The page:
The stimulus for the growth of roadside motels and motor courts in St. George was the oiling and graveling of the last stretch of the original Arrowhead Trail between Los Angeles and Salt Lake City in January 1931. The road became a major artery for motor travelers throughout the west. These new automobile tourists demanded better lodging facilities to accommodate their overland journeys. Southern Utah’s community leaders jumped at the chance to re-invent their struggling towns and turned their focus on tourism.
Rural Utah towns built motor courts and motels by the dozens, beginning in the 1930’s and escalating sharply after World War ll. With neon signs inviting cottage rooms, and picturesque names such as “Rugged West” and “Shady Acres”, these motels provided the drive for a shift in St. George and other communities along the Arrowhead Trail from the agricultural economy of the previous century to the new tourism destination economy.
By the 1950’s, tourism in Utah generated eight million dollars annually and millions of cars traveled along Highway 91, previously named Arrowhead Trail Highway. The St. George Chamber of Commerce and Motel Association cooperated to place billboards on the road advertising the St. George sunshine and business kept coming.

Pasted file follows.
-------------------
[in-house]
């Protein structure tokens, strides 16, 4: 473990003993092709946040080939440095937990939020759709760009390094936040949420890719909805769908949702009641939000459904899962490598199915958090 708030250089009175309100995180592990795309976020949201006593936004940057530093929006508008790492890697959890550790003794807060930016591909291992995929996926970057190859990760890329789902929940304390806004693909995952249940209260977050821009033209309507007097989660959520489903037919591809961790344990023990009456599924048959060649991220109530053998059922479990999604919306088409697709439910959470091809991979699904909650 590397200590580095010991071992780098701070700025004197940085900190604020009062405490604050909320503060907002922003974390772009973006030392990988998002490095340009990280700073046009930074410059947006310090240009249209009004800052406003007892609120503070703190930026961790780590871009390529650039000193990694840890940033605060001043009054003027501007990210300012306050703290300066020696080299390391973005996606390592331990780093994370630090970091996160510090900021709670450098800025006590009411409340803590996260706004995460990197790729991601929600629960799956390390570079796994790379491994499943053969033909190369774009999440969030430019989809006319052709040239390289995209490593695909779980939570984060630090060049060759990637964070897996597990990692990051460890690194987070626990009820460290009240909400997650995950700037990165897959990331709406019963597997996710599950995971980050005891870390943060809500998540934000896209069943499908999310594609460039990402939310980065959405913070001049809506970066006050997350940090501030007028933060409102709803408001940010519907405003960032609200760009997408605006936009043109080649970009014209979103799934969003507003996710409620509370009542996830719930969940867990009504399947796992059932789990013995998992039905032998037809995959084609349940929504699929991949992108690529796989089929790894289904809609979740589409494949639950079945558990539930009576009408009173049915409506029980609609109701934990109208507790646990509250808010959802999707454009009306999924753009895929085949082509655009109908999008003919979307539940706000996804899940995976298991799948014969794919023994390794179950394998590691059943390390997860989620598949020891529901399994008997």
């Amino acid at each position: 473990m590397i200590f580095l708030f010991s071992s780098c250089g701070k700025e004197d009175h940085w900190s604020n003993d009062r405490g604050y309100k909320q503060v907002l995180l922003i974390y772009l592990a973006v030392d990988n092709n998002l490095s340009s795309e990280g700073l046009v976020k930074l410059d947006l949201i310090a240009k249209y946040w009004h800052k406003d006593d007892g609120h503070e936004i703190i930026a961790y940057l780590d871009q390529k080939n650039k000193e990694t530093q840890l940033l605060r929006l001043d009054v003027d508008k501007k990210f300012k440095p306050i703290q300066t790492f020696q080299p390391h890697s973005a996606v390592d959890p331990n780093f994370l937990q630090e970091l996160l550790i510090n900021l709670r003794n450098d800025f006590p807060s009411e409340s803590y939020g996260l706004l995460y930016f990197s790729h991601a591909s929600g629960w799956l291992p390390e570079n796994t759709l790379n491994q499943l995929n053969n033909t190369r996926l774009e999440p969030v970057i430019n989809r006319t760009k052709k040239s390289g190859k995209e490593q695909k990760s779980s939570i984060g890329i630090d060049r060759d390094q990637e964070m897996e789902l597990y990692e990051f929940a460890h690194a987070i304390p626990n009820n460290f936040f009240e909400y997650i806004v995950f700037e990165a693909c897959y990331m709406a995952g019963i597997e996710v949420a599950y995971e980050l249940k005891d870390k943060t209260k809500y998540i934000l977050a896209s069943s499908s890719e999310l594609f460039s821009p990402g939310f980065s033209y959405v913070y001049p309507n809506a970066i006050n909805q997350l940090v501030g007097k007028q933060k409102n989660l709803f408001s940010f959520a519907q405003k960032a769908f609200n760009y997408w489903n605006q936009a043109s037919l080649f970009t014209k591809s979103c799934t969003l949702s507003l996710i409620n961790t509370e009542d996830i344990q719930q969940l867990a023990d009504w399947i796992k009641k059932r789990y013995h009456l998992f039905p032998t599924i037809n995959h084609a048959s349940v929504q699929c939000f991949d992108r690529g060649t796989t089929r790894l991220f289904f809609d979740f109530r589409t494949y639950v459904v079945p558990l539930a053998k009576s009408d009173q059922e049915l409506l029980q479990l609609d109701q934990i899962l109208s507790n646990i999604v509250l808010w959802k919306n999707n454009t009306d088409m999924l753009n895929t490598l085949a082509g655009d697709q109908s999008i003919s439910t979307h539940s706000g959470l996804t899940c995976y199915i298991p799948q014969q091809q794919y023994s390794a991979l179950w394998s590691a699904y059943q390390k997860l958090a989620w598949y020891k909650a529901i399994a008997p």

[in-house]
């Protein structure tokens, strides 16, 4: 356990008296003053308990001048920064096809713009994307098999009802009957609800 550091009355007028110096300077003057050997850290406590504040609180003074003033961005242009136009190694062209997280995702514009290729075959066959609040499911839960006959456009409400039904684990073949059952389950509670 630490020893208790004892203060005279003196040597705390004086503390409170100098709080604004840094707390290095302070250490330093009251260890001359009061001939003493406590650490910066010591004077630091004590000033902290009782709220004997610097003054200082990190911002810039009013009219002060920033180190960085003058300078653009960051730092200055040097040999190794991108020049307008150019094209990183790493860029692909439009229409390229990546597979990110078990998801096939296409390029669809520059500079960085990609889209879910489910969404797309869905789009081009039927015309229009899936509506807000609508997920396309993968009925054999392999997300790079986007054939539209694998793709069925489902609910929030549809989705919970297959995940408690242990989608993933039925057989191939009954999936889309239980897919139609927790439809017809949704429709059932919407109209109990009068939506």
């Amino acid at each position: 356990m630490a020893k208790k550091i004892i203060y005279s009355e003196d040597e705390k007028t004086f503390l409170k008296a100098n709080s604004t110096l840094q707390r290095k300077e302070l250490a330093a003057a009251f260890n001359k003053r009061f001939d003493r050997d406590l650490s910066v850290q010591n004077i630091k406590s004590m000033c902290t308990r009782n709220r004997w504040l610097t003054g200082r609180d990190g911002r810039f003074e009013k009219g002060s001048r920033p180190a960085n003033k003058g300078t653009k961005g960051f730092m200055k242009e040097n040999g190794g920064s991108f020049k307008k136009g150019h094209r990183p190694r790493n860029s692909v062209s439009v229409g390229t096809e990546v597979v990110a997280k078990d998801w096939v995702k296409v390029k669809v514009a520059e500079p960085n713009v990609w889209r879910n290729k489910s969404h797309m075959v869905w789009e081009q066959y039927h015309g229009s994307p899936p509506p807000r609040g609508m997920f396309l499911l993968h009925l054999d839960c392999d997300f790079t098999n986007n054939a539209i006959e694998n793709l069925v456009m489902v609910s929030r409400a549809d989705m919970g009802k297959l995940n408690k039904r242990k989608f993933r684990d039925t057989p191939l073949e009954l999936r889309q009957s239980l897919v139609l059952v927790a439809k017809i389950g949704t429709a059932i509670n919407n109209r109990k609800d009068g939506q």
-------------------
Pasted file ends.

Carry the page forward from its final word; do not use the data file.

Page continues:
Hotel chains such as Travelodge, Howard Johnson and Holiday Inn expanded nationally in the late 1950’s and early 1960’s giving the hotel industry a new lodging business model. Customers liked the fact that they could count on a chain looking the same, offering the same amenities, and charging the same price, no matter what the location. St. George businesses people did not miss this trend. Many family-owned motels began to modernize or sold out to new owners. Almost all of the motels in St. George added swimming pools and some even added a playground. During the 1960’s, some motel operators adapted by building even bigger facilities, called motor inns or motor lodges.
According to Travel Utah, by 1972 tourism was ranked as the second largest industry in the state and generated an income of nearly $209 million per year. It is poignant that St. George finally saw the millions in tourism revenue, but it came with its own set of problems. The volume of tourists in St. George made larger hotel properties a better investment. Twenty rooms were not enough. It is also bittersweet that Highway 91 originally gave rise to the motel boom, but the new Interstate 15 bypassed the center of St. George, and most other southern Utah towns. Within a few years of the Interstate opening, the mom-and-pop motels started disappearing. Chain operators bought some and rebuilt them into standard formats.
Church, Lisa-Michele. “Early Roadside Motels and Motor Courts of St. George.” Utah Historical Quarterly, vol. 80, no. 1, 2012, pp. 22-23, 40-42.